By GYNNIE KERO
THE Government has been advised to exempt the National Fisheries Authority (NFA) from “unfriendly laws and policies” to allow it to move into the business world.
Fisheries and Marine Resources Minister Dr Lino Tom said with its 10-year plan, the NFA was keen to operate as a company, provided it was exempted from the Public Money Management Regularisation Act and the National Procurement Act.
“This is not to compete with the private sector,” he said.
Dr Tom said it would encourage more foreign investment and encourage local participation.
He was speaking during the presentation of the Fisheries Strategic Plan (2021-2030) in Port Moresby last month. “The (fisheries) sector has huge potential and if harnessed properly can bring in billions of kina of revenue into our economy, and help transform the lives of our people,” he said.
“We own the resources yet we become rent-seekers.
“Our (NFA) hands have been cuffed off by unfriendly government policies and legislations.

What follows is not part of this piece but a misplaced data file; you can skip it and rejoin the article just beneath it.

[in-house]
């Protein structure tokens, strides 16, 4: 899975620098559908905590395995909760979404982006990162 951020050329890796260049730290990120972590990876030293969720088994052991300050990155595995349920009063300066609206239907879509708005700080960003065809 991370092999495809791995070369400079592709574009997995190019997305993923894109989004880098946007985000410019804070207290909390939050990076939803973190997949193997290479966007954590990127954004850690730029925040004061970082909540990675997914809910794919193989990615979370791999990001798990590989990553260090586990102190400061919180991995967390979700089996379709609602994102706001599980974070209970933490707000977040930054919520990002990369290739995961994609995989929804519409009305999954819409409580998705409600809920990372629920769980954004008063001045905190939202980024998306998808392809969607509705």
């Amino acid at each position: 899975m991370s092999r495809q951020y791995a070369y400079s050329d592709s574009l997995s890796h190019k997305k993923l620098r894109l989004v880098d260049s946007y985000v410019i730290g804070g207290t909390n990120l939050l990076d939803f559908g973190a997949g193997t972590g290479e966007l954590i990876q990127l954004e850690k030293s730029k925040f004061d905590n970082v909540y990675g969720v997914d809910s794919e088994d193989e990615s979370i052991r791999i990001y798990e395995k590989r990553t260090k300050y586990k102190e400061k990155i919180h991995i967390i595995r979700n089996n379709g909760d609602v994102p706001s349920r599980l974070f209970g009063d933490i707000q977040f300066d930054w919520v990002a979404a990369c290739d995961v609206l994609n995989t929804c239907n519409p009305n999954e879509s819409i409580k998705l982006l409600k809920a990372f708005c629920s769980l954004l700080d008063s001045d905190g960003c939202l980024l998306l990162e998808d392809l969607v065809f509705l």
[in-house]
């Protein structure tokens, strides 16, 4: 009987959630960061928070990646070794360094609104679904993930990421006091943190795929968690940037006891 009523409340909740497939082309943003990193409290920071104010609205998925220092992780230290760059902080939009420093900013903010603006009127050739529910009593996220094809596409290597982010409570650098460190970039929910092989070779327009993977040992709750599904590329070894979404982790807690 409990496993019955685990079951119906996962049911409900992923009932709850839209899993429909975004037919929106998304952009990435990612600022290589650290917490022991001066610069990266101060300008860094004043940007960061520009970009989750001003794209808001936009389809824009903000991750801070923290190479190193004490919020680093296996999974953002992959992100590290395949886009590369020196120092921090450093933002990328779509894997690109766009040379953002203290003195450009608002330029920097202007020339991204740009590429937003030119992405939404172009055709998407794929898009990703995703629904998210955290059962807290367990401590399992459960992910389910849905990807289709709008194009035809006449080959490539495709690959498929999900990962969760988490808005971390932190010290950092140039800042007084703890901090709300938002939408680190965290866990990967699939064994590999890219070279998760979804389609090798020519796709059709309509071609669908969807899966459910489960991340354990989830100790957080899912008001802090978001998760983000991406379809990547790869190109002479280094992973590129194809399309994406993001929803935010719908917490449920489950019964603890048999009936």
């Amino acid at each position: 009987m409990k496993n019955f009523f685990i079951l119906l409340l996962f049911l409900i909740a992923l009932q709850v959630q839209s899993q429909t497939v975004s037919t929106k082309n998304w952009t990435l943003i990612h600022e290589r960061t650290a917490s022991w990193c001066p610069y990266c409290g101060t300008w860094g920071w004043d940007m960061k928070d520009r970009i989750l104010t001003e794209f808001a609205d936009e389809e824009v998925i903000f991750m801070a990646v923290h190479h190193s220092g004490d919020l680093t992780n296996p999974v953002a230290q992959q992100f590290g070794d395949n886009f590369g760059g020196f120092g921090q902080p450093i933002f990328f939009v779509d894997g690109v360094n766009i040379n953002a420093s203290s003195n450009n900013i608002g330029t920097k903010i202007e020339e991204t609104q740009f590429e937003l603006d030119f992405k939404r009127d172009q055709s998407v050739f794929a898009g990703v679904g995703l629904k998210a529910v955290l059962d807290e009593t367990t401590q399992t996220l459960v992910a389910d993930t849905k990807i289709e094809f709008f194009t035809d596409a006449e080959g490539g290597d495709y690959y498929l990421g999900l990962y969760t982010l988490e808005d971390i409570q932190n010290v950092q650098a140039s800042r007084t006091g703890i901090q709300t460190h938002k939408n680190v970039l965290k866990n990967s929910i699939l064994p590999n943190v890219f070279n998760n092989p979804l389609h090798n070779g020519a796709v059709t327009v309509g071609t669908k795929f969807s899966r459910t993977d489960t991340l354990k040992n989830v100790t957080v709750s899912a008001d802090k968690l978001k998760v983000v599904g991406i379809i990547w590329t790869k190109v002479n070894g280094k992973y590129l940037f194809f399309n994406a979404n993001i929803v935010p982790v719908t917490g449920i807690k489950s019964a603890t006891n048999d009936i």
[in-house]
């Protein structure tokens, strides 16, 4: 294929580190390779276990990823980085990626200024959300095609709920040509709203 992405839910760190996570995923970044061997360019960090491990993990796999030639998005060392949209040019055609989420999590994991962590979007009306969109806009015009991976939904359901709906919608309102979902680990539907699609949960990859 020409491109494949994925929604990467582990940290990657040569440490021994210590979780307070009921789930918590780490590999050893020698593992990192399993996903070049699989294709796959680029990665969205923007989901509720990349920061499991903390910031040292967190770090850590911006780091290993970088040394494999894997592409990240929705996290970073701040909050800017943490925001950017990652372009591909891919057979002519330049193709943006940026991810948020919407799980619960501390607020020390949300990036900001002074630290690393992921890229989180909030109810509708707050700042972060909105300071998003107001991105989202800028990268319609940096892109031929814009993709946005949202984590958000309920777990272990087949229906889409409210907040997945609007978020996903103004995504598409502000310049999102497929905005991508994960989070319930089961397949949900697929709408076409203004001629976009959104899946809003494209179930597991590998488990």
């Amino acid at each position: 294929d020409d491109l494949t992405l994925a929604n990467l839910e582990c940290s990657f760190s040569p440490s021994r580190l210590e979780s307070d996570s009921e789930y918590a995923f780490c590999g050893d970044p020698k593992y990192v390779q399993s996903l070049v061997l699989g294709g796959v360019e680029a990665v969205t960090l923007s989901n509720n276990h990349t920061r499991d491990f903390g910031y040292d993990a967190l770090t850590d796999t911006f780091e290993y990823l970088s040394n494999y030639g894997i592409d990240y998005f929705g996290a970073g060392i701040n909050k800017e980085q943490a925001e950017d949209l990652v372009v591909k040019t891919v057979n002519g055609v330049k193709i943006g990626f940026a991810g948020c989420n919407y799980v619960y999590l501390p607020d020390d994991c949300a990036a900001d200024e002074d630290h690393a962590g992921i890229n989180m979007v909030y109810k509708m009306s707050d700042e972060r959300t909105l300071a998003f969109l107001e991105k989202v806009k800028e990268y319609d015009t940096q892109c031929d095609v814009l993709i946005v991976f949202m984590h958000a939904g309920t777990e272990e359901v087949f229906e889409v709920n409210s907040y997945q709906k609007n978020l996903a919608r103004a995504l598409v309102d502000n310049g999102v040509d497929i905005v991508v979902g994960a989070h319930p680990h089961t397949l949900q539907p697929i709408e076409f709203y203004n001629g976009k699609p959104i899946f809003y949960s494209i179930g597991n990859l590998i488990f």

“This plan seeks to unlock the restraining cuffs and allows us to go into the commercial space.”
The country’s fisheries zone of 2.4 million square kilometres is the largest in the South Pacific region, according to the NFA.
The zone includes an extended reef system, numerous islands and an extensive coastline.
These create a huge opportunity but also present an enormous challenge for monitoring and control. The exports of fish and fishery products from PNG, in terms of quantity, has continued to increase annually over the last five years.
All fish and fishery exports of PNG comprised tuna in the form of canned, frozen, dried meal; dried sea cucumber (bêche-de-mer), finfish, prawn and shrimp, sharkfin, lobster and crab.
NFA’s board chairman Ango Wangatau said between K600 million and K800 million in revenue was generated from fresh and processed tuna exports annually since 2015.
The country today accommodates six tuna processing plants whose combined investment is estimated to be around US$250 million (about K831 million) and growing.